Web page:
What's the Outlook for Tech Stocks?

06/14/2013 8:30 am EST

Focus: STOCKS

John Person

Founder and President, John Person, Inc.

Only a few technology industry groups have done well recently, and PersonsPlanet.com's John Person shares his take on profitable picks for the summer months.

I'm talking about technology with John Person. Hi, John, thanks for stopping by.

Thanks for having me.

You know, the technology sector has been interesting. There have been pockets of it that have been very valuable lately, and other pockets that seem well overdone.

We've heard about cloud computing...on and on and on and on about cloud computing. No one has really seemed to have done much with that in terms of stock prices. Do you have any place in that area at all?

It's real interesting that just, say towards the beginning first week of May, the world started to come alive with the knowledge that technology was now starting to be the place to invest. The funny thing is, some technology pockets had had a nice run.

I think that typically we do see a good run in the Internet, the computer sectors of technology, of the subsectors that take a run going into the end of May. That's why we have the sell in May and go away mantra. There're so many different sectors that run out of a seasonal strength that weight on the benchmark indexes like the S&Ps.

For technology, though, take a look at Google (GOOG), which was racing towards new highs over $900...yet Apple (AAPL) is pressing toward its yearly low. At the same time, it looks like people are coming out of Apple into Google.

Other names like Akamai Technologies (AKAM) had a nice run and have been performing in sync with the benchmark indexes. But technology as a whole, from a relative strength comparative analysis, has been underperforming the S&P. I think that that's probably going to continue as we get into the summer months.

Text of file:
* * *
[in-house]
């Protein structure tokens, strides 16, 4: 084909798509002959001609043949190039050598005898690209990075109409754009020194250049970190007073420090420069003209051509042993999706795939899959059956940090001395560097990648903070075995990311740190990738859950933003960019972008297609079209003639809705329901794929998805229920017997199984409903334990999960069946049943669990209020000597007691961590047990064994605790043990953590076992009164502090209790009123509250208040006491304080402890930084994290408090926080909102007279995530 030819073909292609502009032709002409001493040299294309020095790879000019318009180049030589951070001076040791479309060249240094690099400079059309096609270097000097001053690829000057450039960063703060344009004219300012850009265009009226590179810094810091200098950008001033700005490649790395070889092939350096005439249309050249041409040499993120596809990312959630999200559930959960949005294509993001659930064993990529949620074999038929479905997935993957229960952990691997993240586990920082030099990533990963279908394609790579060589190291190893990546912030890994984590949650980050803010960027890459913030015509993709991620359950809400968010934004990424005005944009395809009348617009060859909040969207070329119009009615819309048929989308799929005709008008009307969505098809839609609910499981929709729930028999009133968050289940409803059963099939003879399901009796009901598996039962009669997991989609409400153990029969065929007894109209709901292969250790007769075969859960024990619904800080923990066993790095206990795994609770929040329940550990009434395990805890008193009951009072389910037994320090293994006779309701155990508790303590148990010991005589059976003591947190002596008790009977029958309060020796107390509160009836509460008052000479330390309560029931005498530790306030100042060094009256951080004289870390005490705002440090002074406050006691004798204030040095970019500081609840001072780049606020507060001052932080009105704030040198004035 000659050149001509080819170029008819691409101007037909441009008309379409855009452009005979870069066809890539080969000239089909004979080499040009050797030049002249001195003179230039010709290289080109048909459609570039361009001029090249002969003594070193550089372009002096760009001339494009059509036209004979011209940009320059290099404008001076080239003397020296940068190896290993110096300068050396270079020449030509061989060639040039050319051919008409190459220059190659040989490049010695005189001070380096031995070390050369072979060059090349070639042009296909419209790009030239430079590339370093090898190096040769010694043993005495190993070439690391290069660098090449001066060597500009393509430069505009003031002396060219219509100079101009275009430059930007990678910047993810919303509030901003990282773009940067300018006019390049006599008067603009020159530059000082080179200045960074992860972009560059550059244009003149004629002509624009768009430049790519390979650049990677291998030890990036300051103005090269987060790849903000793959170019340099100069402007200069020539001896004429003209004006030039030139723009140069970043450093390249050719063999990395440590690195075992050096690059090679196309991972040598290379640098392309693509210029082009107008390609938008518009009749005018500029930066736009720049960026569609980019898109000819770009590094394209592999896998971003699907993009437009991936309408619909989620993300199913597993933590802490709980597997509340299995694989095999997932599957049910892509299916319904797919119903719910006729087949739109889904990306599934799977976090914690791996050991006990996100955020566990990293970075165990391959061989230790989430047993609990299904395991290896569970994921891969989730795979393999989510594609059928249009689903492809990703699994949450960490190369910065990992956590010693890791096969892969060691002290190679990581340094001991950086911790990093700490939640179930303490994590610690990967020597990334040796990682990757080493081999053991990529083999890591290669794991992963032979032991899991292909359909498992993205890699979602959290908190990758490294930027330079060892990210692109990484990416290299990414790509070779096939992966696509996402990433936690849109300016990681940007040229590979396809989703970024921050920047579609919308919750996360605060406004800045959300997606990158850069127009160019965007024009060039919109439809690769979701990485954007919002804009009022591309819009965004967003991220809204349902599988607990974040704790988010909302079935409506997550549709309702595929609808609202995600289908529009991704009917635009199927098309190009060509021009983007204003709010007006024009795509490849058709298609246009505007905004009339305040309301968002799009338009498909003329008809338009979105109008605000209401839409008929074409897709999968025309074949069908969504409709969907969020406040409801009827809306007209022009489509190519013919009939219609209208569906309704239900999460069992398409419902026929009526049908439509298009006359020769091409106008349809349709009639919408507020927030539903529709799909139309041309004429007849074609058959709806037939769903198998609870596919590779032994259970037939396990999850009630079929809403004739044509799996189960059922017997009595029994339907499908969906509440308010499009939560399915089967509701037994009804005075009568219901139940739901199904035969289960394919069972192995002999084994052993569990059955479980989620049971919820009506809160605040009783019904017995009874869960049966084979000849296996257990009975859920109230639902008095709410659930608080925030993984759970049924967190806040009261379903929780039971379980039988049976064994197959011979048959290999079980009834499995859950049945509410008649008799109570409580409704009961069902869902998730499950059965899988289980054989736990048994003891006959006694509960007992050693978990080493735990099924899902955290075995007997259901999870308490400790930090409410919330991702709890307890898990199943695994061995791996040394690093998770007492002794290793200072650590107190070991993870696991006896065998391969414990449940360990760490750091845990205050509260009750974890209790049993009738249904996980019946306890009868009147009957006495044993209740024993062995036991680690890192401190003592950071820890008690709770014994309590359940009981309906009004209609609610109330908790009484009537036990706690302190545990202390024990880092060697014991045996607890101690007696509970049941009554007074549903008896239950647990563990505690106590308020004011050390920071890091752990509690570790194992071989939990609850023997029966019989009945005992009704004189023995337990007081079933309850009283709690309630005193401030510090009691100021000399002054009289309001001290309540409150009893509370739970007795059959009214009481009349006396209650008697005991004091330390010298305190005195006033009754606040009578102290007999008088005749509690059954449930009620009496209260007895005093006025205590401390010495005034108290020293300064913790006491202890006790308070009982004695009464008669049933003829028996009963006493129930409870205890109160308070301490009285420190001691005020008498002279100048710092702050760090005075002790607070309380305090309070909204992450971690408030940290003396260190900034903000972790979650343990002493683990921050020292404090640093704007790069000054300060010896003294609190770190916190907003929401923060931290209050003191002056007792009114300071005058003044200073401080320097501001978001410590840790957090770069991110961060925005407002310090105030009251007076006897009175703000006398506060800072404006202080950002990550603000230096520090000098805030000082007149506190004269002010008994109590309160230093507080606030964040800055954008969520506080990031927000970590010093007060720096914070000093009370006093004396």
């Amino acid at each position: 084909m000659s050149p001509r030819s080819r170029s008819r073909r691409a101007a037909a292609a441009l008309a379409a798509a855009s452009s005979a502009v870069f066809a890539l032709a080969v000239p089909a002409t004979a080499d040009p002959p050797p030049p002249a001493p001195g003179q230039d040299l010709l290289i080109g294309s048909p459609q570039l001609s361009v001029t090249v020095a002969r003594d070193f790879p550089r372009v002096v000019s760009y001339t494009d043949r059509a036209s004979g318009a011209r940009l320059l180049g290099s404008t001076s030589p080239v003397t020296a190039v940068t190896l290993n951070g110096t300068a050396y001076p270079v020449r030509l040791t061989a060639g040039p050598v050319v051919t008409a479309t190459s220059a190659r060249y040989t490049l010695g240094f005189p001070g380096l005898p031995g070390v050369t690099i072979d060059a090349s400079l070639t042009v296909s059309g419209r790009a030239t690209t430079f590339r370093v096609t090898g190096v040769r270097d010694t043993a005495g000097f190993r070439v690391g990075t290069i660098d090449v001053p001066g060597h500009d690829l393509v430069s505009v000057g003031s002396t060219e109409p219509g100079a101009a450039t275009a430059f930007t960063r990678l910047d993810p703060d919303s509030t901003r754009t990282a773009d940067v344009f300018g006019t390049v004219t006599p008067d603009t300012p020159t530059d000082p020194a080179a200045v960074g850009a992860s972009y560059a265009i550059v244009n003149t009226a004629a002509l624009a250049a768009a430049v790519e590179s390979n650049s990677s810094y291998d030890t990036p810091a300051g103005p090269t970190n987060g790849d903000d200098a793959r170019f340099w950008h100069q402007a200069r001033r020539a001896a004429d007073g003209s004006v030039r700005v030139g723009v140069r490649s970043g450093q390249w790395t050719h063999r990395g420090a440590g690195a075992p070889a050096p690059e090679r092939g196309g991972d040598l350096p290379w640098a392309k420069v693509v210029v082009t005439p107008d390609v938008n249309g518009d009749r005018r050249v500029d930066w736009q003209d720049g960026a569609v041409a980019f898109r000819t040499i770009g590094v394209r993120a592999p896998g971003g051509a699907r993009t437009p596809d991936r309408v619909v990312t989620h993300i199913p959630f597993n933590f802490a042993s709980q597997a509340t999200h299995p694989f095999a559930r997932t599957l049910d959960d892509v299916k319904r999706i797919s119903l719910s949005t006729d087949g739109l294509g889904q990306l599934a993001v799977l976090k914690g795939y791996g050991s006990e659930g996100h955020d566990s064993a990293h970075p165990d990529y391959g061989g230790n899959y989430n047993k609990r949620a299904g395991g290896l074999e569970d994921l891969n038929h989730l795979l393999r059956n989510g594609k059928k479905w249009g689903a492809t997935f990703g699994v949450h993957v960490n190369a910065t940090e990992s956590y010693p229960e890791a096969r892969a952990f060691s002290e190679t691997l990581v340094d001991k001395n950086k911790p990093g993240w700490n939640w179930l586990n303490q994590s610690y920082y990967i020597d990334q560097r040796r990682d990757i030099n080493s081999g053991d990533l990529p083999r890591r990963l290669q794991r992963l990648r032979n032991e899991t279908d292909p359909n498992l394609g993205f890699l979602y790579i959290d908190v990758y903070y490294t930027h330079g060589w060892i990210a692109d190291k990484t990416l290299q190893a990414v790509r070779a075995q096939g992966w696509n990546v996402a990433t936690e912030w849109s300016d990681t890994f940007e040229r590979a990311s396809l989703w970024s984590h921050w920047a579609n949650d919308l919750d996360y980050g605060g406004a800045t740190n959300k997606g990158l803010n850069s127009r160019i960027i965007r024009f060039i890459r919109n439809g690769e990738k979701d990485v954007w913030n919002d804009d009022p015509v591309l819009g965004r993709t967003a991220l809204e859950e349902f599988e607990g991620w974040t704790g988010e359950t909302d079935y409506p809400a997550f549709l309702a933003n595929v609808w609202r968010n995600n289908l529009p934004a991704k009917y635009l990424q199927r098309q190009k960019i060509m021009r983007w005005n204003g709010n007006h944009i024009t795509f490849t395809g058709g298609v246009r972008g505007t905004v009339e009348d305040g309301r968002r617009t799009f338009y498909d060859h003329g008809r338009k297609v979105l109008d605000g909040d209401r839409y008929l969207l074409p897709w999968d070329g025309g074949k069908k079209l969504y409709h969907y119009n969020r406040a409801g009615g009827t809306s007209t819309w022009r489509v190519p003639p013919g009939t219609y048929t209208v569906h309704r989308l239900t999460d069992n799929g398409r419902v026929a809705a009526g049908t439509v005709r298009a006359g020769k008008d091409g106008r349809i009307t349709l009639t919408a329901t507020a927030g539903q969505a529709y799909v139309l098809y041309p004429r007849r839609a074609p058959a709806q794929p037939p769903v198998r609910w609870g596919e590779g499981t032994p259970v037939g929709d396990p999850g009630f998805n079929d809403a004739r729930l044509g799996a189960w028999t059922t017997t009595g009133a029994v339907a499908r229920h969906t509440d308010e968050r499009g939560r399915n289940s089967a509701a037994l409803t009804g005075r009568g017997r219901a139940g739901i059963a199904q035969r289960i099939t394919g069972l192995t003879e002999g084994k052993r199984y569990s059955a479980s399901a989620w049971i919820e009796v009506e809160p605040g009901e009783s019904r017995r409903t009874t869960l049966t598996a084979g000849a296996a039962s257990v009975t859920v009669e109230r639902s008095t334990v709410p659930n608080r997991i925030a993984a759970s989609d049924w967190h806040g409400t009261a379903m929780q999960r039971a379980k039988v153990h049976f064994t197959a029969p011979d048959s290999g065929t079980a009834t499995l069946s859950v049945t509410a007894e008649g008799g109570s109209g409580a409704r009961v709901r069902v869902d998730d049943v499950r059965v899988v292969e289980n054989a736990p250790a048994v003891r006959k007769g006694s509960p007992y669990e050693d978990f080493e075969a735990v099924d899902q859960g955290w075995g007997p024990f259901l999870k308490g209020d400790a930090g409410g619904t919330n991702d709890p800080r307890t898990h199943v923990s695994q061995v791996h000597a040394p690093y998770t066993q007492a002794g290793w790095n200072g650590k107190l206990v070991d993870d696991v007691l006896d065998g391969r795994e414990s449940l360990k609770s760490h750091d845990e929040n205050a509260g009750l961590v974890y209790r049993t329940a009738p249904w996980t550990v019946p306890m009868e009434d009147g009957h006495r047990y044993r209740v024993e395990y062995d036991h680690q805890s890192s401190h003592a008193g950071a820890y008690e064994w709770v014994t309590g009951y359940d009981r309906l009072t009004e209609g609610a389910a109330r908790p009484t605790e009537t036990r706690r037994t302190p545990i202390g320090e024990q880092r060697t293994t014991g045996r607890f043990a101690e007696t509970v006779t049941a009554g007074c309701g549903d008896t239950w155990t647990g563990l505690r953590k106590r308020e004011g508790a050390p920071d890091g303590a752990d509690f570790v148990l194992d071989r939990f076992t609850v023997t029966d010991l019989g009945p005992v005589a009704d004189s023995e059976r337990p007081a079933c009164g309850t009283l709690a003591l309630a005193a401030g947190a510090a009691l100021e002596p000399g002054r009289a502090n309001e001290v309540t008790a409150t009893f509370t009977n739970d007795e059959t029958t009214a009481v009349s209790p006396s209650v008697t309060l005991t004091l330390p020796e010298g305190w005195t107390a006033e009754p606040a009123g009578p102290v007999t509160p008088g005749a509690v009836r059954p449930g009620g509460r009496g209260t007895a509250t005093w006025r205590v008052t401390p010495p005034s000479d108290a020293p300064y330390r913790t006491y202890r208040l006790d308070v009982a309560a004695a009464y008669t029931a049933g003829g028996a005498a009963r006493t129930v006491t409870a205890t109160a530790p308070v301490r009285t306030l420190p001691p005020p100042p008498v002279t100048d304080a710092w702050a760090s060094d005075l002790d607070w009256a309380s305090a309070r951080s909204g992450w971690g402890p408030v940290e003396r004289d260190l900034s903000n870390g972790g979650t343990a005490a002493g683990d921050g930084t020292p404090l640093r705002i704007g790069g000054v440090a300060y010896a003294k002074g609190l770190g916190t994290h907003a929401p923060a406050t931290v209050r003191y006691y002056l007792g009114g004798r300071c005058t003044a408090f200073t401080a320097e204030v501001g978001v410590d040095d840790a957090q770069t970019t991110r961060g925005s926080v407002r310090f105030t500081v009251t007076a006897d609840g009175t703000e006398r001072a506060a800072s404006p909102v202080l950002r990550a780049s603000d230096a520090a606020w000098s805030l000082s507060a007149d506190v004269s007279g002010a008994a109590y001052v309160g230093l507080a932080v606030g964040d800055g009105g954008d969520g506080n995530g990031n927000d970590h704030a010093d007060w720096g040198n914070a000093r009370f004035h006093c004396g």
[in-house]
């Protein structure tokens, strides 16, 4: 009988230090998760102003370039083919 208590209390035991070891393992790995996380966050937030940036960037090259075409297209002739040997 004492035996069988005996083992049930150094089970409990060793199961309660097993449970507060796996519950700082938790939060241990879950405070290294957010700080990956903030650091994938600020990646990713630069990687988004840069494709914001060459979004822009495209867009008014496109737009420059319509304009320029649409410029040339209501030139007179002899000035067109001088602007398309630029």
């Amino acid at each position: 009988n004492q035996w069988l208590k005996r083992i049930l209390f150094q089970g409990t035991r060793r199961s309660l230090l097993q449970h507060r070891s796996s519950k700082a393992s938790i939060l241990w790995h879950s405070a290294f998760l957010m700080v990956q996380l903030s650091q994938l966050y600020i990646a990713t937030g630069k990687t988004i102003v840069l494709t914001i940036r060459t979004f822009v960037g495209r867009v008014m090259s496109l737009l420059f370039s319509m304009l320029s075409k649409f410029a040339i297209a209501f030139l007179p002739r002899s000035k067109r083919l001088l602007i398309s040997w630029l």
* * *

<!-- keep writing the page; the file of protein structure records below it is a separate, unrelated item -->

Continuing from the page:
Do you favor the hardware over the software?

I think the sector has actually been played out, to be truthful. I'd be looking for maybe mid-summer weakness to get back in that area. I think we do have some of the hardware, Western Digital (WDC) for example. I think Hewlett-Packard (HPQ) is a very underpriced stock, but I think if you take a look at where Hewlett-Packard's been trading relative to the sector and the overall market, it's gotten no respect.

I'm looking for maybe by July, I think, looking at some of technical tools that we use-relative strength is one, volume participation another. I like Hewlett-Packard, but I think it's got better value down around $18 from current price levels around $21.

When you look at Google, are you just shocked by the chart?

I think it's a momentum play. It's a part of people wanting to be in that need to be in. Also, there was a little bit of shorting going on and that's what helped propel it over $900.

At this point in time, it's now become an index. In fact, I'd like to introduce your audience to an index that's called Goosy. Most people aren't familiar with this, an alpha index fund that compares Google to the SPDRs. It's really interesting. I don't know if viewers remember the long-skirt/short-skirt index.

Yeah, the hemlines.

The hemlines, yeah. The theory would be that in good economic times, women's hemlines would be shorter, and in economically trying times or poor drawdowns in the economy, women's skirts would be longer.

This could also be an index that helps to monitor the performance of the overall economy. If the economy is doing well, people are pouring money into Google because they make a lot of money, of course, but a majority of their money is made on ad revenues. It will outperform relative to the S&P. I'd be looking for Google if we see that turn, that relationship.

All your viewers can type in the symbol GOOSY. I think they'd be pretty amazed at how that index has come about. It's not a tradable index per se, but it's an index that you can track to watch the performance of technology or Google...the new technology era versus the S&P 500.

Related Reading:

The Cloud Rules Again This Year

From High-Tech to Low-Tech

Tech Changes Create 'Harmony'

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